Champaloux SW, Tepper NK, Monsour M, Curtis KM, Whiteman MK, Marchbanks PA, Jamieson DJ. Use of combined hormonal contraceptives among women with migraines and risk of ischemic stroke. Am J Obstet Gynecol. 2017;216(5):489.e1–7.CrossRefGoogle Scholar
  21. 21.
    Kudrow L. The relationship of headache frequency to hormone use in migraine. Headache. 1975;15(1):36–40.PubMedCrossRefGoogle Scholar
  22. 22.
    Sacco S, Merki-Feld GS, Ægidius KL, Bitzer J, Canonico M, Kurth T, Lampl C, Lidegaard Ø, Anne MacGregor E, MaassenVanDenBrink A, Mitsikostas DD, Nappi RE, Ntaios G, Sandset PM, Martelletti P. European Headache Federation (EHF) and the European Society of Contraception and Reproductive Health (ESC). Hormonal contraceptives and risk of ischemic stroke in women with migraine: a consensus statement from the European Headache Federation (EHF) and the European Society of Contraception and Reproductive Health (ESC). J Headache Pain. 2017;18(1):108.PubMedPubMedCentralCrossRefGoogle Scholar
  23. 23.
    Milhaud D, Bogousslavsky J, van Melle G, Liot P. Ischemic stroke and active migraine. Neurology. 2001;57(10):1805–11.PubMedCrossRefGoogle Scholar
  24. 24.
    Lidegaard O. Decline in cerebral thromboembolism among young women after introduction of low-dose oral contraceptives: an incidence study for the period 1980–1993. Contraception. 1995;52(2):85–92.PubMedCrossRefGoogle Scholar
  25. 25.
    Dalton K. Migraine and oral contraceptives. Headache. 1976;15(4):247–51.PubMedCrossRefGoogle Scholar
  26. 26.
    Whitty CW, Hockaday JM, Whitty MM. The effect of oral contraceptives on migraine. Lancet. 1966;1(7442):856–9.PubMedCrossRefGoogle Scholar
  27. 27.
    Larsson-Cohn U, Lundberg PO. Headache and treatment with oral contraceptives. Acta Neurol Scand. 1970;46(3):267–78.PubMedCrossRefGoogle Scholar
  28. 28.
    Ryan RE. A controlled study of the effect of oral contraceptives on migraine. Headache. 1978;17(6):250–2.PubMedCrossRefGoogle Scholar
  29. 29.
    Couturier EG, Bomhof MA, Neven AK, van Duijn NP. Menstrual migraine in a representative Dutch population sample: prevalence, disability and treatment. Cephalalgia. 2003;23(4):302–8.PubMedCrossRefGoogle Scholar
  30. 30.
    Rasmussen BK. Migraine and tension-type headache in a general population: precipitating factors, female hormones, sleep pattern and relation to lifestyle. Pain. 1993;53(1):65–72.PubMedCrossRefGoogle Scholar
  31. 31.
    Machado RB, Pereira AP, Coelho GP, Neri L, Martins L, Luminoso D. Epidemiological and clinical aspects of migraine in users of combined oral contraceptives. Contraception. 2010;81(3):202–8.PubMedCrossRefGoogle Scholar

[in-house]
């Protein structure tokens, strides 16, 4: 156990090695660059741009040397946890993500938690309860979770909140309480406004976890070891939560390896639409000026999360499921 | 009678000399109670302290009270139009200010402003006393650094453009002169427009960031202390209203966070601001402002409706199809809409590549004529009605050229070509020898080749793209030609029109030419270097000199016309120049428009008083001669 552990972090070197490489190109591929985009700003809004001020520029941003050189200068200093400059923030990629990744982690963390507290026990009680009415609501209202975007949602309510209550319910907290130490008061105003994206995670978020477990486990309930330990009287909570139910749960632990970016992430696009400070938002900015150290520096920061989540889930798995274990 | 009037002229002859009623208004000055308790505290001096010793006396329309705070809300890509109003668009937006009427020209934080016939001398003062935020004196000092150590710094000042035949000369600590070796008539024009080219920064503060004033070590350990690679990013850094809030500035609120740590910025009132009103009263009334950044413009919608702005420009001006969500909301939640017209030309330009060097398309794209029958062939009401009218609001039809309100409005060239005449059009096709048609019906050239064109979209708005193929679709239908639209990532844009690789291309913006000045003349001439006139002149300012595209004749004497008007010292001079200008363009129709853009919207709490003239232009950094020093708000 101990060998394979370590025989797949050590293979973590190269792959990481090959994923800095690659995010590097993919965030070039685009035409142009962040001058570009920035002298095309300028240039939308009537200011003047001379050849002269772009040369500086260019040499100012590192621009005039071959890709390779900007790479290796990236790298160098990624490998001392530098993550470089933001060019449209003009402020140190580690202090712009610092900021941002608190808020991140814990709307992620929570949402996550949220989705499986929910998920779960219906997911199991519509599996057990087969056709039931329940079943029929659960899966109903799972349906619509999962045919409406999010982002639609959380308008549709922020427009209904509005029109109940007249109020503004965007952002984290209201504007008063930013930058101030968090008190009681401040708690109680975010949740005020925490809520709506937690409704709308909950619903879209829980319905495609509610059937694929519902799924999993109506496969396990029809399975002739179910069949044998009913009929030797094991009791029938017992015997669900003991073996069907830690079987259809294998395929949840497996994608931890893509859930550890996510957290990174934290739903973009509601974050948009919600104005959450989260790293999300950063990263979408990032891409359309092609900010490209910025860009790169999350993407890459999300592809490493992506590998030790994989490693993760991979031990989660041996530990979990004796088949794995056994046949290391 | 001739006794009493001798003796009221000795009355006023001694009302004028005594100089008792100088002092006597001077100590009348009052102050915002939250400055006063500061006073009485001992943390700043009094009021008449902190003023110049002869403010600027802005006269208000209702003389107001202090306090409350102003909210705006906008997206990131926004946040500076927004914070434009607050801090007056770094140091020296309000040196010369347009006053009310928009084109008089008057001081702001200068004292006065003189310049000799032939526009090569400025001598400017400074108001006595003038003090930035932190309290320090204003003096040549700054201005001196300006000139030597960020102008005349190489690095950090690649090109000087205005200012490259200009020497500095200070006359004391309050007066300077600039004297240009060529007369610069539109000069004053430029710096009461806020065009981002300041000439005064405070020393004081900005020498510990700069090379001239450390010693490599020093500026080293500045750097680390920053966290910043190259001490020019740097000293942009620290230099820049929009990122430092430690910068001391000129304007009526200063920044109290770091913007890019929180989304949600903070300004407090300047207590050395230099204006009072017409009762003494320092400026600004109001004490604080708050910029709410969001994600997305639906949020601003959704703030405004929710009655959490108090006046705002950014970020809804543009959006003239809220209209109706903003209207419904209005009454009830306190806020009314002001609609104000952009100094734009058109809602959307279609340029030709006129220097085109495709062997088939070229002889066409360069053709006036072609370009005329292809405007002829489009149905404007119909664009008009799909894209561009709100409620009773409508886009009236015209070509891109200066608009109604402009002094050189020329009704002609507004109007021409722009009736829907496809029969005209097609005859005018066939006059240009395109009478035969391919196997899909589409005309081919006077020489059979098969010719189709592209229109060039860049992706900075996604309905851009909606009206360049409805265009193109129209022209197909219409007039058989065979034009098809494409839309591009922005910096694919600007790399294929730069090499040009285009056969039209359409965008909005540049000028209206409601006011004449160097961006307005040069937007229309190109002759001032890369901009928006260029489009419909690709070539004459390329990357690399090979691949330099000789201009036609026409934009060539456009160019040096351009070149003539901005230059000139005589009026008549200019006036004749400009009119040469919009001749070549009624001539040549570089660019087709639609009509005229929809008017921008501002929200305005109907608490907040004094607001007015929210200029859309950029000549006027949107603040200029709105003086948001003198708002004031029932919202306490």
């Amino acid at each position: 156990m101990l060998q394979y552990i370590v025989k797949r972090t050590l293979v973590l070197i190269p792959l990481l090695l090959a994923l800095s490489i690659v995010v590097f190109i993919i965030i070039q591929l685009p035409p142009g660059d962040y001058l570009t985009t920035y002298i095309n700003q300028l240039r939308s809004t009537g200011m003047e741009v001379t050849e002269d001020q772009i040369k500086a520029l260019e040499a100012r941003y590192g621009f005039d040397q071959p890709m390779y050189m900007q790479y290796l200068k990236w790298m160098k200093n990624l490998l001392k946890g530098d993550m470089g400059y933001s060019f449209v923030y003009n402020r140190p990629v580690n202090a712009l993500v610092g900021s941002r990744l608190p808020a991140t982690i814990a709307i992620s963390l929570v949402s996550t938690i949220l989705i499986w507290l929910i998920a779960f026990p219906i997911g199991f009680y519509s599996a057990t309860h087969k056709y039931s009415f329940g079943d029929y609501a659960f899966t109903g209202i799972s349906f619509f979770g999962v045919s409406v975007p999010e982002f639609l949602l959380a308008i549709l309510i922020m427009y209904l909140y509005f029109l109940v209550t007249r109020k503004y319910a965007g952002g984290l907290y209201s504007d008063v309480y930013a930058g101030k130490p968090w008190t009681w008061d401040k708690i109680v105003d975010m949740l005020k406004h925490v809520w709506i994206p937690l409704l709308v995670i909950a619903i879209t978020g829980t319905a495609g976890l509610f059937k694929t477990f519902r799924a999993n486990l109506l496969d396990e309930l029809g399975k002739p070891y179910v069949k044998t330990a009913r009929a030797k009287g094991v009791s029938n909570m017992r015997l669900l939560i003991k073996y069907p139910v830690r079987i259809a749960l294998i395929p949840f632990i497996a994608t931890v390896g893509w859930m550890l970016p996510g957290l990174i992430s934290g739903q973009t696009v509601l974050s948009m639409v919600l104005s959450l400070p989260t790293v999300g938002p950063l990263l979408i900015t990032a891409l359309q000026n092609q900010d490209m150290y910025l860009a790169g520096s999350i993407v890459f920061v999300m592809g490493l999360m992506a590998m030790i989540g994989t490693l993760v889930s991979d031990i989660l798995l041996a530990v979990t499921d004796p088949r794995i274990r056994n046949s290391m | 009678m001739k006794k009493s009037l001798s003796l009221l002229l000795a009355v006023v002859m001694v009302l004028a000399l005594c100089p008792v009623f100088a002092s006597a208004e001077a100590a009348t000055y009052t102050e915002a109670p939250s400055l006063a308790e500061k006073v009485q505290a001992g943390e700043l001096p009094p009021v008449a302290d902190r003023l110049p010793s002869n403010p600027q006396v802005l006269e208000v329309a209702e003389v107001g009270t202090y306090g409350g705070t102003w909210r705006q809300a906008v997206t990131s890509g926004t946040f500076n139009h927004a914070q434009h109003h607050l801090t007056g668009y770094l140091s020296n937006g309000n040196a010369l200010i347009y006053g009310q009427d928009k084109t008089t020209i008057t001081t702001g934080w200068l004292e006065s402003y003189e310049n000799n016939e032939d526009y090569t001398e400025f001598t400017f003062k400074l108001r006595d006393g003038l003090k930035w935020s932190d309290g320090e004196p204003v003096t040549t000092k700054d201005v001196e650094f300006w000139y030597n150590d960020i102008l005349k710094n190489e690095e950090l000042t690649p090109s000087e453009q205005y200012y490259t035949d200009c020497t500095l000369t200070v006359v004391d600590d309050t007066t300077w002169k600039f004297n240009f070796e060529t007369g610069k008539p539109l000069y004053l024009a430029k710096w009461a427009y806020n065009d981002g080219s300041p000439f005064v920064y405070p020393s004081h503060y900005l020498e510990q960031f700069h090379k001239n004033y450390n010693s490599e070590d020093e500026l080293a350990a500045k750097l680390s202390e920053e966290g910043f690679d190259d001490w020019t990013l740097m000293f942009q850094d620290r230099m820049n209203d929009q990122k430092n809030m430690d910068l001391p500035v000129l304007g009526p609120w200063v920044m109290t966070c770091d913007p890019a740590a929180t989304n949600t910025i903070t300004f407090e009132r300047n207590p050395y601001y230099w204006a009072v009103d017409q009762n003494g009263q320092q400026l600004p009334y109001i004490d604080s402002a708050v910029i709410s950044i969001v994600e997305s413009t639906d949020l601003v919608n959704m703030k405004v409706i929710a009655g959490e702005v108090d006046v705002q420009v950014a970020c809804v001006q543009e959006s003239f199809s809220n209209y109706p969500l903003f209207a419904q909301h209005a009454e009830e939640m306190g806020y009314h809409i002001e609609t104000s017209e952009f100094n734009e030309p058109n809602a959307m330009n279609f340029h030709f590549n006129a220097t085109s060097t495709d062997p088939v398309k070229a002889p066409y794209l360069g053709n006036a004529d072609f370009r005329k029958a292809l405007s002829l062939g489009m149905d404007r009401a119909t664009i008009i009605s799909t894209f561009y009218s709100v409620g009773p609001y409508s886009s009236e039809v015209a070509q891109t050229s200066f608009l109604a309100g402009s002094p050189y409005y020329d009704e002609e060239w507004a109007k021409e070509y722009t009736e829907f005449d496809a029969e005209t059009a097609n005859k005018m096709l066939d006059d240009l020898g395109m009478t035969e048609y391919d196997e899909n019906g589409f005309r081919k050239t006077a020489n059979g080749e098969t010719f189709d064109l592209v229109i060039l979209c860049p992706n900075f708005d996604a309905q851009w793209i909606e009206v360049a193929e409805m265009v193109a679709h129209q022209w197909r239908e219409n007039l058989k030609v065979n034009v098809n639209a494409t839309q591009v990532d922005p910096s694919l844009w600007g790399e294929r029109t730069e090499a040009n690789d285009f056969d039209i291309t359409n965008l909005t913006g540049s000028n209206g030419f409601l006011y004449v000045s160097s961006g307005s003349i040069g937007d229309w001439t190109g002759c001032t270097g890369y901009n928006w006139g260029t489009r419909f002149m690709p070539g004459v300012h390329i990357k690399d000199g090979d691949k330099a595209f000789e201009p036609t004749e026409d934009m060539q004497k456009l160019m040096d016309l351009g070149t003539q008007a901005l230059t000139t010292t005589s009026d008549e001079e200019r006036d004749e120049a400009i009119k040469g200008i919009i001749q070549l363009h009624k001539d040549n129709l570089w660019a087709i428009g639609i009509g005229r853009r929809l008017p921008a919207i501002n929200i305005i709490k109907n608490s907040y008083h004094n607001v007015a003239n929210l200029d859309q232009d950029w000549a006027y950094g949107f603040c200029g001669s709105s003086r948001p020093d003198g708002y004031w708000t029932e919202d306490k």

32. 32.
    Massiou H, MacGregor EA. Evolution and treatment of migraine with oral contraceptives. Cephalalgia. 2000;20(3):170–4.PubMedCrossRefGoogle Scholar
  33. 33.
    Headache Classification Committee of the International Headache Society. Classification and diagnostic criteria for headache disorders, cranial neuralgias and facial pain. Cephalalgia. 1988;8(Suppl 7):1–96.Google Scholar
  34. 34.
    Headache Classification Subcommittee of the International Headache Society. The International Classification of Headache Disorders: 2nd edition. Cephalalgia. 2004;24(Suppl 1):9–160.Google Scholar
  35. 35.
    Headache Classification Committee of the International Headache Society (IHS). The International Classification of Headache Disorders, 3rd edition. Cephalalgia. 2018;38(1):1–211.CrossRefGoogle Scholar
  36. 36.
    Colson NJ, Lea RA, Quinlan S, MacMillan J, Griffiths LR. Investigation of hormone receptor genes in migraine. Neurogenetics. 2005;6(1):17–23.PubMedCrossRefGoogle Scholar
  37. 37.
    Fotherby K. Twelve years of clinical experience with an oral contraceptive containing 30 micrograms ethinyloestradiol and 150 micrograms desogestrel. Contraception. 1995;51(1):3–12.PubMedCrossRefGoogle Scholar
  38. 38.
    Fotherby K. Clinical experience and pharmacological effects of an oral contraceptive containing 20 micrograms estrogen. Contraception. 1992;46(5):477–88.PubMedCrossRefGoogle Scholar
  39. 39.
    Aegidius K, Zwart JA, Hagen K, Schei B, Stovner LJ. Oral contraceptives and increased headache prevalence: the Head-HUNT Study. Neurology. 2006;66(3):349–53.PubMedCrossRefGoogle Scholar
  40. 40.
    Gallo MF, Nanda K, Grimes DA, Lopez LM, Schulz KF. 20 μg versus >20 μg estrogen combined oral contraceptives for contraception. Cochrane Database Syst Rev. 2013;(8):CD003989.Google Scholar
  41. 41.
    Loder EW, Buse DC, Golub JR. Headache as a side effect of combination estrogen-progestin oral contraceptives: a systematic review. Am J Obstet Gynecol. 2005;193(3):636–49.PubMedCrossRefGoogle Scholar
  42. 42.
    Cupini LM, Matteis M, Troisi E, Calabresi P, Bernardi G, Silvestrini M. Sex-hormone-related events in migrainous females. A clinical comparative study between migraine with aura and migraine without aura. Cephalalgia. 1995;15(2):140–4.PubMedCrossRefGoogle Scholar
  43. 43.
    Mueller L. Predictability of exogenous hormone effect on subgroups of migraineurs. Headache. 2000;40(3):189–93.PubMedCrossRefGoogle Scholar
  44. 44.
    Granella F, Sances G, Pucci E, Nappi RE, Ghiotto N, Nappi G. Migraine with aura and reproductive life events: a case control study. Cephalalgia. 2000;20(8):701–7.CrossRefGoogle Scholar
  45. 45.
    MacGregor EA. Contraception and headache. Headache. 2013;53(2):247–76.PubMedCrossRefGoogle Scholar